Friday, August 22, 2003 Page 5 By Sgt. Benari Poulten A strenuous work out is certainly one way to attain individ ual achievement, but for the 303rd MP Co. females living in Tierra Kay 59, work ing out as a group has been the key to suc cess for personal improvement. We shoot for every day, Spc. Liz Claussen said, describ ing their cooperative workout ethic. As soon as one person starts working out everybody runs and grabs their stuff. Encouraging each other to do their best, these outstanding soldiers test their own limits and push themselves to exceed stan dards. They have remained committed to maintaining a regular fitness routine and they make sure they stick to it, as Staff Sgt. Kim Munson explained. We motivate each other. When one of us doesnt want to do it or one of us wants to eat ice cream or something, instead we dont let each other get away with it. According to Claussen, a regular work out regimen is the best way to stay pre pared for the Army Physical Fitness Test. Ive always been dedicated to exercise, because Im not one of those people that can just show up to a PT test and take it and pass it. I have to really work at fitness I have to stay dedicated otherwise Ill lose it. The staple of their routine is Tae-Bo, what Claussen called an excellent source of fitness. You do an hour of aerobic exercise, she said. It incorporates all the major muscle groups, too, which is impor tant. Its a total lower body and upper body workout. Spc. Nicole Shepherd noted that, in addition to the benefits of an aerobic workout, she has definitely become faster thanks to working out with her housemates. I try to run every day, after I do Tae-Bo, she said. Ive dramatically improved on run time. Munson con curred. She is a run ning maniac. She used to hate to run and had trouble passing it, and shes a maniac now. Spc. Carrie Brown has also gotten faster, thanks to a little help from her friends, as Clauffen pointed out. She used to be one that did not run at all and now, shes a little speed demon. They definitely helped a lot, Brown said with a smile. Just how much have they improved? Claussen is all too happy to provide an example. Actually, [we] passed the Marine Corps PT test, including their run, which is a three-mile run, and we even made it in under the male standards. With their dedication to excellence and their impeccable track record of improve ment, there are no standards these soldiers cant exceed. They get by with a little help from their friends Photo by Sgt. Benari Poulten Spc. Liz Claussen, Spc. Nicole Shepherd, Staff Sgt. Kim Munson, and Spc. Carrie Brown show that work ing out can be fun. Stay alert!!! Stay alive!!! When approaching the traffic check point into Camp Delta, you will not see the "Stop" and "Go" signs any more. The only traffic light on GTMO, (and the second traffic light in Guantanamo Bay history) is mounted on the guard shack and is fully operational. It has red and green lights and is manually operated. MG Miller and CSM Nieves answer your questions on the "JTF-Forum," the JTF's bi-weekly, live call-in radio talk show! Tune in to FM 103.1, "The Blitz," Wednesday, August 27, between the hours of 5 p.m and 6 p.m. Call in to the "JTF-Forum" at 2300 and 2351 and get the answers you want!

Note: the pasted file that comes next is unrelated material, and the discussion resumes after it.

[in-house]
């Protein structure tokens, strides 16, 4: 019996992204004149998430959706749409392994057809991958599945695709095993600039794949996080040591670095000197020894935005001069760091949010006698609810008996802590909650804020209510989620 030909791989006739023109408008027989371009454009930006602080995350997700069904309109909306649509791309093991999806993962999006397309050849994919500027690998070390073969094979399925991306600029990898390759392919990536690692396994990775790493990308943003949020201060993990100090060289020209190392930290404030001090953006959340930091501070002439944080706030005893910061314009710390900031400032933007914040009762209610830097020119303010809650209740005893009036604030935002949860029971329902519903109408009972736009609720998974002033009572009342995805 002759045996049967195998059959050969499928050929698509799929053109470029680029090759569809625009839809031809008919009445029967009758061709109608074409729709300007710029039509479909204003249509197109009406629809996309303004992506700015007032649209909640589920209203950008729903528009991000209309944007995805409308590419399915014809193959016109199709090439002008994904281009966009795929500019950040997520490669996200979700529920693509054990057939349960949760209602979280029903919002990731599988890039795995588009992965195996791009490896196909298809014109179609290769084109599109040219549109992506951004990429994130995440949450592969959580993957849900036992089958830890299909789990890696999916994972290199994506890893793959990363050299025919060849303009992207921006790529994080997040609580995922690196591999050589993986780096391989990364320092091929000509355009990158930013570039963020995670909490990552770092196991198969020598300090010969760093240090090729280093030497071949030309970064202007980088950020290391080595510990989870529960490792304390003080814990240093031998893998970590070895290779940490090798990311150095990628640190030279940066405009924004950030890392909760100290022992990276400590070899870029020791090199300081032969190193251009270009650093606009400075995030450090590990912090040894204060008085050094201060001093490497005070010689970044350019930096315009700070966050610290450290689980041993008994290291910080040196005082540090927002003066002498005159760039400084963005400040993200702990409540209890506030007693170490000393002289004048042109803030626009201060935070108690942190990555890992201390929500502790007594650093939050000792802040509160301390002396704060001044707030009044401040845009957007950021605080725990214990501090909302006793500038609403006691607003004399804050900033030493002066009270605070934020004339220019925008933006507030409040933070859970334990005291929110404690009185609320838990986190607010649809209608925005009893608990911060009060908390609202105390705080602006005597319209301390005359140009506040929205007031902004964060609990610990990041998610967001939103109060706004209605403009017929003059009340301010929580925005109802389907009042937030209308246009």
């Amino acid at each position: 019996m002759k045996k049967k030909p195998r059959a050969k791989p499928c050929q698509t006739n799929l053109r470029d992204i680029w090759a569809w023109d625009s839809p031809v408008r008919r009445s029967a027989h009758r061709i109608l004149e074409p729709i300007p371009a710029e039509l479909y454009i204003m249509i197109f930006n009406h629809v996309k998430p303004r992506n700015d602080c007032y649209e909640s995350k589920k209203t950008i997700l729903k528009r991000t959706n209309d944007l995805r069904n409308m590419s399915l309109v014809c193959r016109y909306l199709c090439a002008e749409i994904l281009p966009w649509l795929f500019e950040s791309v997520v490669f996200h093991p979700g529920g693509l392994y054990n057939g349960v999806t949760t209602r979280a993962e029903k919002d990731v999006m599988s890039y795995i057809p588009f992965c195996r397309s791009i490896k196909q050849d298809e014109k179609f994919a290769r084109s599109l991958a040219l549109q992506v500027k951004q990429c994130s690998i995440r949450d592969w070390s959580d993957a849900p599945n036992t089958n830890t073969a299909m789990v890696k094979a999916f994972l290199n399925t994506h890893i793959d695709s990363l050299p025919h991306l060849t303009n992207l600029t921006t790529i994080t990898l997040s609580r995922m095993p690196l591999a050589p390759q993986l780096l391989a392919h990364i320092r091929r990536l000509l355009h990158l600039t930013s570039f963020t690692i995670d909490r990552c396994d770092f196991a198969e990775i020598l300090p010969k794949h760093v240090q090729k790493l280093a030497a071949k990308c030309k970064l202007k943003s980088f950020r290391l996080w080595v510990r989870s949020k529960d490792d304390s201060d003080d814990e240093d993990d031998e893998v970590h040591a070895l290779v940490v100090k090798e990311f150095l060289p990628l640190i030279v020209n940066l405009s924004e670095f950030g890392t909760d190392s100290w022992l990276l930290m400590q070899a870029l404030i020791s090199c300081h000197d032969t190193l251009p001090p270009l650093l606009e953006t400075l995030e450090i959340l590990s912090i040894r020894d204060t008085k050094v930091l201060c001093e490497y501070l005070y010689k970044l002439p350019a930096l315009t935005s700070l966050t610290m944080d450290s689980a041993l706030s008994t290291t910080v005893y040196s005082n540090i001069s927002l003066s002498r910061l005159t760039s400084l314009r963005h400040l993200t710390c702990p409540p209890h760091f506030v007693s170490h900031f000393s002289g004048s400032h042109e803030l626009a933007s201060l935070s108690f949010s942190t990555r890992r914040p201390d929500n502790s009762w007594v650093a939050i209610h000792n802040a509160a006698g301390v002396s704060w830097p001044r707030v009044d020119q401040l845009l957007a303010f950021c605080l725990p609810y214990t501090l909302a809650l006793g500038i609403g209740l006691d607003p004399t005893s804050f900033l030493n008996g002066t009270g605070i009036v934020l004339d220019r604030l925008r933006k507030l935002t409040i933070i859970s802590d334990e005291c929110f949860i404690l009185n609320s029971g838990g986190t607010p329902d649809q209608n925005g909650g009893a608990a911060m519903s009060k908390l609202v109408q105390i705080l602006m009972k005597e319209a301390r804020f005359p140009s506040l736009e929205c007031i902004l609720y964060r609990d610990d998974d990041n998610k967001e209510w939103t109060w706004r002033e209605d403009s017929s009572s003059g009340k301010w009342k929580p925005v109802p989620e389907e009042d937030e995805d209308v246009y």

Page 6 Friday, August 22, 2003 By Spc. Jared Mulloy With the Joint Task Force expanding steadily and improving everyday, its no surprise that Guantanamo Bay is growing too. Contractors, Seabees, and even volunteers have been working hard and fast, from constructing the Seaside Galley and Club Sur vivor at Camp America, to the transformation of the Pink Palace into the new Commissions Building. According to JTF Staff Engineer Cmdr. Kenneth Rimmey, Weve got some neat things in the works for the JTF. Rimmey plays a key role in improvements here at GTMO along with JTF Engineer Capt. Lonny Roland. Im basically a liaison between the general [MG Geoffrey Miller], and the contractors. He tells me what he wants and I do my best to get it done quickly and effi ciently. Capt. Roland works on-site in the Public Works Depart ment as the JTFs daily advocate. Some of the new improvements that are currently being con structed include Camp America North II, Delta Galley, and Joint Aid Station on Kittery Beach Road. There are improvements being made in the detention facility, emergency shelters for inclement weather, and the main traffic checkpoint at Camp Delta. One improvement that can already be seen at the main checkpoint is a stoplight. This is the second stoplight that has ever been erected in Guantanamo Bay. According to Rimmey, Camp America North II will be a mir ror image of Camp America North. The new housing units will house an additional 400 JTF troops. Both Camp America Norths will also be upgraded with kitchenettes and other creature com forts. Rimmey also said that the contractual completion date for Camp America North II is December 10, but the JTFs goal is October 15. The Delta Galley will replace the tent within Camp Delta, which is currently used as a dining hall. Rimmey anticipates that it will be completed in late October. There is also a Joint Aid Station on Kittery Beach Road that is under construction. The existing Joint Aid Station (JAS) at Tierra Kay will basically be moved to its new home in November. The building will be four times the size of the JAS and will make it easier for medical staff to care for JTF troops, said Rimmey. Far ther down the road, troopers can also look forward to a new chapel at Camp America. Camp America North II, Delta Galley, others in the works By Sgt. Benari Poulten Weird Al better watch his back; there are some new kids on the block who have turned their experiences here into a number of clever parody songs. And, thanks to the musical stylings of Pvt. Sidney Gafkjen, the Block Street Boys even boast an origi nal song or two. On any given night in Tierra Kay, it would not be unusual to hear the familiar chords of wellknown songs emanating from Gafkjens guitar as he entertains both himself and surrounding JTF troopers with marvelous melodies and tunes. I just like playing, he enthused. Especially if other people are going to get enjoy ment out of it, and if I have something to convey. And what Gafkjen has to convey is his unique perspective on his current deployment, taking his real life experiences and giving them a musical spin. Playing a combination of his own original compositions about working in the sally port and fun-spirited parody songs, Gafkjen jams with a group calling itself the Block Street Boys, but for this soldier, music is an entertaining way to pass the time away. It all started in the sally port, when I had some free time, and couldnt do anything but write I ended up writing some songs, he explained. The one I wrote, I just made the music up to it. Its completely original. I have some musical background I took some theory in college. But, Im just a music hobbyist. For someone with just a pass ing interest in music, Gafkjen certainly has plenty of talent, able to play a variety of instruments and shows a genuine enthusiasm for the art form. A student at Spring Harbor University, Mich., Gafkjen tried to keep his musical skills honed back home. I love playing. I miss just playing for people in general. In school, I was in a choir and I played in a worship band and in church, I play the drums. Although Gafkjen and the rest of his 303rd crew are looking toward the end of their deploy ment here, a Block Street Boys reunion in the future isnt out of the question. Well, were all in the same unit, maybe we could do it on some drill and come up with new stuff. You never know. The sound this Block Street Boy makes is music to our ears Pvt. Sidney Gafkjen jams out on his guitar in his backyard at Tierra Kay